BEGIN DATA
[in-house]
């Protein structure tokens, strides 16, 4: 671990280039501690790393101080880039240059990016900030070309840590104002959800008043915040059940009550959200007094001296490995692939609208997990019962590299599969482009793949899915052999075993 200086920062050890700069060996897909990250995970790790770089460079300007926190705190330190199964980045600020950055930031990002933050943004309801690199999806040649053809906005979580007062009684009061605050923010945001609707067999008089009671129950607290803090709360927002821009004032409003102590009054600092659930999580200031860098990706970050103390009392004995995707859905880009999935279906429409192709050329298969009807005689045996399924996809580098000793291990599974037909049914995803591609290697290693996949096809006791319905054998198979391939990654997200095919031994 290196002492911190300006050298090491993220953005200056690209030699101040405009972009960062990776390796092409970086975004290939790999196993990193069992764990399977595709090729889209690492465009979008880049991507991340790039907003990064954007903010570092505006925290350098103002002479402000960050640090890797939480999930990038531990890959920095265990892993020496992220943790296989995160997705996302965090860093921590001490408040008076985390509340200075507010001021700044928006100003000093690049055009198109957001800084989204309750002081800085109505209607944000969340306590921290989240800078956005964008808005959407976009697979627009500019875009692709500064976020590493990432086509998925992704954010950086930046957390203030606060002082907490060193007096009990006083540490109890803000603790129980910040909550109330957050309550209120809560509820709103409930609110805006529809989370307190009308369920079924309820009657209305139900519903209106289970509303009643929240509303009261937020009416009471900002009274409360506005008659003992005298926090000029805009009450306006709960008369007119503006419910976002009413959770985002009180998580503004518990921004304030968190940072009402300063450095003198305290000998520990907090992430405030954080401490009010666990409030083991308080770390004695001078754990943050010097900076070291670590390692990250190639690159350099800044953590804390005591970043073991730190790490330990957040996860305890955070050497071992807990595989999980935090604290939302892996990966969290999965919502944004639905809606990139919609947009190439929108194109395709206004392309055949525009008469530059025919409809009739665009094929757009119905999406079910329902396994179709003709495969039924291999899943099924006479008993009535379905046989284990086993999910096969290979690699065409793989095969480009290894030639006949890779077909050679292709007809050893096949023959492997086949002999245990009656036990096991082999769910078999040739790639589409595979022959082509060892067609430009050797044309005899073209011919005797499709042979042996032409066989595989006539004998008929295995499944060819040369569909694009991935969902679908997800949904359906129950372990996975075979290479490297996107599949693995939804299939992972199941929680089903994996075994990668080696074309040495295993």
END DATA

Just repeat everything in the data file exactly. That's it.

[in-house]
């Protein structure tokens, strides 16, 4: 671990280039501690790393101080880039240059990016900030070309840590104002959800008043915040059940009550959200007094001296490995692939609208997990019962590299599969482009793949899915052999075993 200086920062050890700069060996897909990250995970790790770089460079300007926190705190330190199964980045600020950055930031990002933050943004309801690199999806040649053809906005979580007062009684009061605050923010945001609707067999008089009671129950607290803090709360927002821009004032409003102590009054600092659930999580200031860098990706970050103390009392004995995707859905880009999935279906429409192709050329298969009807005689045996399924996809580098000793291990599974037909049914995803591609290697290693996949096809006791319905054998198979391939990654997200095919031994 290196002492911190300006050298090491993220953005200056690209030699101040405009972009960062990776390796092409970086975004290939790999196993990193069992764990399977595709090729889209690492465009979008880049991507991340790039907003990064954007903010570092505006925290350098103002002479402000960050640090890797939480999930990038531990890959920095265990892993020496992220943790296989995160997705996302965090860093921590001490408040008076985390509340200075507010001021700044928006100003000093690049055009198109957001800084989204309750002081800085109505209607944000969340306590921290989240800078956005964008808005959407976009697979627009500019875009692709500064976020590493990432086509998925992704954010950086930046957390203030606060002082907490060193007096009990006083540490109890803000603790129980910040909550109330957050309550209120809560509820709103409930609110805006529809989370307190009308369920079924309820009657209305139900519903209106289970509303009643929240509303009261937020009416009471900002009274409360506005008659003992005298926090000029805009009450306006709960008369007119503006419910976002009413959770985002009180998580503004518990921004304030968190940072009402300063450095003198305290000998520990907090992430405030954080401490009010666990409030083991308080770390004695001078754990943050010097900076070291670590390692990250190639690159350099800044953590804390005591970043073991730190790490330990957040996860305890955070050497071992807990595989999980935090604290939302892996990966969290999965919502944004639905809606990139919609947009190439929108194109395709206004392309055949525009008469530059025919409809009739665009094929757009119905999406079910329902396994179709003709495969039924291999899943099924006479008993009535379905046989284990086993999910096969290979690699065409793989095969480009290894030639006949890779077909050679292709007809050893096949023959492997086949002999245990009656036990096991082999769910078999040739790639589409595979022959082509060892067609430009050797044309005899073209011919005797499709042979042996032409066989595989006539004998008929295995499944060819040369569909694009991935969902679908997800949904359906129950372990996975075979290479490297996107599949693995939804299939992972199941929680089903994996075994990668080696074309040495295993």